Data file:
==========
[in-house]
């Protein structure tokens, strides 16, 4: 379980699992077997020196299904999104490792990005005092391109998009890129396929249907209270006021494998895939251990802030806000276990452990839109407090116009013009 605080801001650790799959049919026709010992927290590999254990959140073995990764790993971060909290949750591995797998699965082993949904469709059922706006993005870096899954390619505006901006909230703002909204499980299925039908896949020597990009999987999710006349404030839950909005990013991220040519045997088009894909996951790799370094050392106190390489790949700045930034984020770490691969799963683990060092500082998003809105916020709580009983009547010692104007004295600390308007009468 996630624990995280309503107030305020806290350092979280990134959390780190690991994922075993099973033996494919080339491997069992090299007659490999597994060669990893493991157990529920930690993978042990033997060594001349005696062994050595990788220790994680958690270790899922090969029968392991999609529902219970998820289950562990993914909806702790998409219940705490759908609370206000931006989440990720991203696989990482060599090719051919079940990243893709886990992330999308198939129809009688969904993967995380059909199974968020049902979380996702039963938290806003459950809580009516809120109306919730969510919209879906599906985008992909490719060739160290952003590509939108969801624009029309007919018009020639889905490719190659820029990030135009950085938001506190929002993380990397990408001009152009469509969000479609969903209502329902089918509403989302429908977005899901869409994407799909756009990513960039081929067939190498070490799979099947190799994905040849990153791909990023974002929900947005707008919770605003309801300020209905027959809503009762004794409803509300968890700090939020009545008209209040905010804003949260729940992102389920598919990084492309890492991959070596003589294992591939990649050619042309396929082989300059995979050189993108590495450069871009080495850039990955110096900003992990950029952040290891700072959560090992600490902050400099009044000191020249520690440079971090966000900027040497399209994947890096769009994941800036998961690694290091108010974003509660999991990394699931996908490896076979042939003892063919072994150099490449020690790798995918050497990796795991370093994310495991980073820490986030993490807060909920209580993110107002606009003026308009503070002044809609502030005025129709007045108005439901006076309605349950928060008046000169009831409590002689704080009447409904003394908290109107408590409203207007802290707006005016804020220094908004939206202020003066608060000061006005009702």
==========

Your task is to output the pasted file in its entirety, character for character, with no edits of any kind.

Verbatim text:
[in-house]
């Protein structure tokens, strides 16, 4: 379980699992077997020196299904999104490792990005005092391109998009890129396929249907209270006021494998895939251990802030806000276990452990839109407090116009013009 605080801001650790799959049919026709010992927290590999254990959140073995990764790993971060909290949750591995797998699965082993949904469709059922706006993005870096899954390619505006901006909230703002909204499980299925039908896949020597990009999987999710006349404030839950909005990013991220040519045997088009894909996951790799370094050392106190390489790949700045930034984020770490691969799963683990060092500082998003809105916020709580009983009547010692104007004295600390308007009468 996630624990995280309503107030305020806290350092979280990134959390780190690991994922075993099973033996494919080339491997069992090299007659490999597994060669990893493991157990529920930690993978042990033997060594001349005696062994050595990788220790994680958690270790899922090969029968392991999609529902219970998820289950562990993914909806702790998409219940705490759908609370206000931006989440990720991203696989990482060599090719051919079940990243893709886990992330999308198939129809009688969904993967995380059909199974968020049902979380996702039963938290806003459950809580009516809120109306919730969510919209879906599906985008992909490719060739160290952003590509939108969801624009029309007919018009020639889905490719190659820029990030135009950085938001506190929002993380990397990408001009152009469509969000479609969903209502329902089918509403989302429908977005899901869409994407799909756009990513960039081929067939190498070490799979099947190799994905040849990153791909990023974002929900947005707008919770605003309801300020209905027959809503009762004794409803509300968890700090939020009545008209209040905010804003949260729940992102389920598919990084492309890492991959070596003589294992591939990649050619042309396929082989300059995979050189993108590495450069871009080495850039990955110096900003992990950029952040290891700072959560090992600490902050400099009044000191020249520690440079971090966000900027040497399209994947890096769009994941800036998961690694290091108010974003509660999991990394699931996908490896076979042939003892063919072994150099490449020690790798995918050497990796795991370093994310495991980073820490986030993490807060909920209580993110107002606009003026308009503070002044809609502030005025129709007045108005439901006076309605349950928060008046000169009831409590002689704080009447409904003394908290109107408590409203207007802290707006005016804020220094908004939206202020003066608060000061006005009702």